Author: Ron Basu
Paperback: 376 pages
Readers in India
The author's objective is to provide a single source of reference tools and techniques commonly used in any quality initiatives especially - Six Sigma and Lean - in a comprehensive, user-friendly and hands-on book.
The book is divided in four parts:
- Part 1: The Foundations of Quality . Deals with some of the fundamentals and the perception of quality which varies significantly depending on the type of industry, economy and culture.
- Part 2: Tools . Provides the definition, application, examples and training requirements of tools. It contains five chapters structured in the sequence of probable tools used in Six Sigma methodology - DMAIC.
- Part 3: Techniques . Gives complete coverage of advanced quantitative techniques and team based qualitative techniques supported by examples, training requirements, benefits and pitfalls.
- Part 4: Implementation . This part provides a step-by-step approach of making it happen in all types of organization. Case studies are included to offer a practical insight of their applications. 14 Case studies are presented, however I wish at least one case study could have been from the software industry.
The author makes a clear distinction between the terms "tools" and "techniques" which are interchangeably used in many books.
He says "A single ‘ tool ’ may be described as a device which has a clear role and defined application. A ‘ technique ’ , on the other hand, may be viewed as a collection of tools".
The book describes:
- 38 Tools (e.g. SIPOC Diagram, Control Charts, SWOT Analysis, Value Stream Mapping etc.)
- 7 Quantitative Techniques - FMEA, SPC, QFD, DOE, DMAIC, DFSS and Monte Carlo Simulation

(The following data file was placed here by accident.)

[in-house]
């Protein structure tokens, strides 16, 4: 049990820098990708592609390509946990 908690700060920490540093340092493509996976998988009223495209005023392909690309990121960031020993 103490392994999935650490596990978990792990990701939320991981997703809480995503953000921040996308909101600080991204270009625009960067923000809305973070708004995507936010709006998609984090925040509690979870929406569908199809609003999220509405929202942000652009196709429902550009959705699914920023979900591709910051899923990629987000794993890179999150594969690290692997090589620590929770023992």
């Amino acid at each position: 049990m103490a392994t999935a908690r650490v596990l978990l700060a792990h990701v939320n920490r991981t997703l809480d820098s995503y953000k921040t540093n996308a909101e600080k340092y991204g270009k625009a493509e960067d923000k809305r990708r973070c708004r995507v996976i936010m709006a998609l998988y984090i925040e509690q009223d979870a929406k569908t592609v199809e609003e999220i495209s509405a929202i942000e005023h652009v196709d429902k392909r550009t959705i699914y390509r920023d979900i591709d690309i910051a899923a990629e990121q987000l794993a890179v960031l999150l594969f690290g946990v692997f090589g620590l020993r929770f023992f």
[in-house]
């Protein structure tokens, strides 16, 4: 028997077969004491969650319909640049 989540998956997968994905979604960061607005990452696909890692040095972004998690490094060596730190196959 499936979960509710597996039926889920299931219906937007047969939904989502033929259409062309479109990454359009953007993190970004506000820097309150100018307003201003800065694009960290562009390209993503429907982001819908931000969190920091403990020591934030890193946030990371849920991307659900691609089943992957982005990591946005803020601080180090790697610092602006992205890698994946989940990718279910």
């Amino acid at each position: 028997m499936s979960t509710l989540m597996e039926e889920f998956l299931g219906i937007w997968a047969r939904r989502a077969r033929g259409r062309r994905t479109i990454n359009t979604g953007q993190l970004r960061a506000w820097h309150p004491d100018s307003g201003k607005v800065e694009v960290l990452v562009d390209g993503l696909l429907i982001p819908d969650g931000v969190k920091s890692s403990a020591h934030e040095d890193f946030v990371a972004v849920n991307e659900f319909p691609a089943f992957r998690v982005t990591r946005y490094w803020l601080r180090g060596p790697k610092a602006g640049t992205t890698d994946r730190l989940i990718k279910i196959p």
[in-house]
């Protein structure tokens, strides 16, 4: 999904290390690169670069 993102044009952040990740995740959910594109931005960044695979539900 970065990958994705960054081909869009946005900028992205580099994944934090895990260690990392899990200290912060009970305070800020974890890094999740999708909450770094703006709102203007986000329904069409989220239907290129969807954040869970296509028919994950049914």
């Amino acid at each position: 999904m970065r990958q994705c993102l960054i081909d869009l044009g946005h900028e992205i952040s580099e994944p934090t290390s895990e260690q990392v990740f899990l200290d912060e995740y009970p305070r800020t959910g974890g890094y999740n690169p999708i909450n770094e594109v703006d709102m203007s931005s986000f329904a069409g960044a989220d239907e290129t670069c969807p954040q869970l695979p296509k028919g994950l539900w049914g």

- 8 Qualitative Techniques - Benchmarking, Balanced Scorecard, EFQM, Sales and Operations Planning, Kanban, Activity Based Costing, QMS and Lean Thinking
- Definition, application, basic steps and worked-out examples are provided.
- Training requirements , prerequisites and suggested duration are specified
- Both the benefits and pitfalls have been clearly stated so that a user can obtain a balanced view of the technique without being unduly influenced by its popularity, fashion or fad
This book also has an appendix describing in brief 14 popular Management Models, since they can help assess the 'big picture' of the business scenario and reduce the complexities involved in quality management.
The models described include - Ansoff's product/market matrix, BCG Matrix, McKinsey 7-S framework.
The author also proposes his own methodology FIT SIGMA which he claims will sustain Lean Six Sigma Implementation. It has four additional features embedded in the Lean Six Sigma philosophy:
1. A formal Senior Management Review process at regular intervals, similar to the Sales and Operational planning process.
2. Periodic self-assessment with a structured checklist which is formalised by a certification or award, similar to EFQM award but with more emphasis on self-assessment.
3. A continuous learning and knowledge management programme.
4. The extension of the programme across the whole business with the shifting of the theme of variation control of Six Sigma to the integration of a seamless organisation.
While I agree with the above points, I don't consider FIT SIGMA a very novel approach. It is just a branded common sense, found in several other quality programs too.
On the whole a very useful book for non-IT people ! Useful for IT professionals too, however since there are hardly any examples from IT industry, they need to put in some extra effort to see how they can map these tools and techniques to their day-to-day work.